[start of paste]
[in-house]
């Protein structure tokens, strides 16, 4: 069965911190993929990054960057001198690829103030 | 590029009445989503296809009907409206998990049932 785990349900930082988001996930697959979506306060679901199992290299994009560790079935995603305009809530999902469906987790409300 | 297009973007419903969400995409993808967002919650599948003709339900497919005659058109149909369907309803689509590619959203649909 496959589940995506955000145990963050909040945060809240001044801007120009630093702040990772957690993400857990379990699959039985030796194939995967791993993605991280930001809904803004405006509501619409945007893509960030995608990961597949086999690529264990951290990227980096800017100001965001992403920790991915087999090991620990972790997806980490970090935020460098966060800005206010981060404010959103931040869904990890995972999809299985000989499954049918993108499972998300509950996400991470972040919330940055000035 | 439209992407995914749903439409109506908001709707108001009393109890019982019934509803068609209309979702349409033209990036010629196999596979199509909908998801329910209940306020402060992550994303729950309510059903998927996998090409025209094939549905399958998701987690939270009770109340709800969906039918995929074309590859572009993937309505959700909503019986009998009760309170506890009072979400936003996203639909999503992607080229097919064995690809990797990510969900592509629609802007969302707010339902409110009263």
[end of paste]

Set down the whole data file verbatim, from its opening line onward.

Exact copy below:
[in-house]
């Protein structure tokens, strides 16, 4: 069965911190993929990054960057001198690829103030 | 590029009445989503296809009907409206998990049932 785990349900930082988001996930697959979506306060679901199992290299994009560790079935995603305009809530999902469906987790409300 | 297009973007419903969400995409993808967002919650599948003709339900497919005659058109149909369907309803689509590619959203649909 496959589940995506955000145990963050909040945060809240001044801007120009630093702040990772957690993400857990379990699959039985030796194939995967791993993605991280930001809904803004405006509501619409945007893509960030995608990961597949086999690529264990951290990227980096800017100001965001992403920790991915087999090991620990972790997806980490970090935020460098966060800005206010981060404010959103931040869904990890995972999809299985000989499954049918993108499972998300509950996400991470972040919330940055000035 | 439209992407995914749903439409109506908001709707108001009393109890019982019934509803068609209309979702349409033209990036010629196999596979199509909908998801329910209940306020402060992550994303729950309510059903998927996998090409025209094939549905399958998701987690939270009770109340709800969906039918995929074309590859572009993937309505959700909503019986009998009760309170506890009072979400936003996203639909999503992607080229097919064995690809990797990510969900592509629609802007969302707010339902409110009263």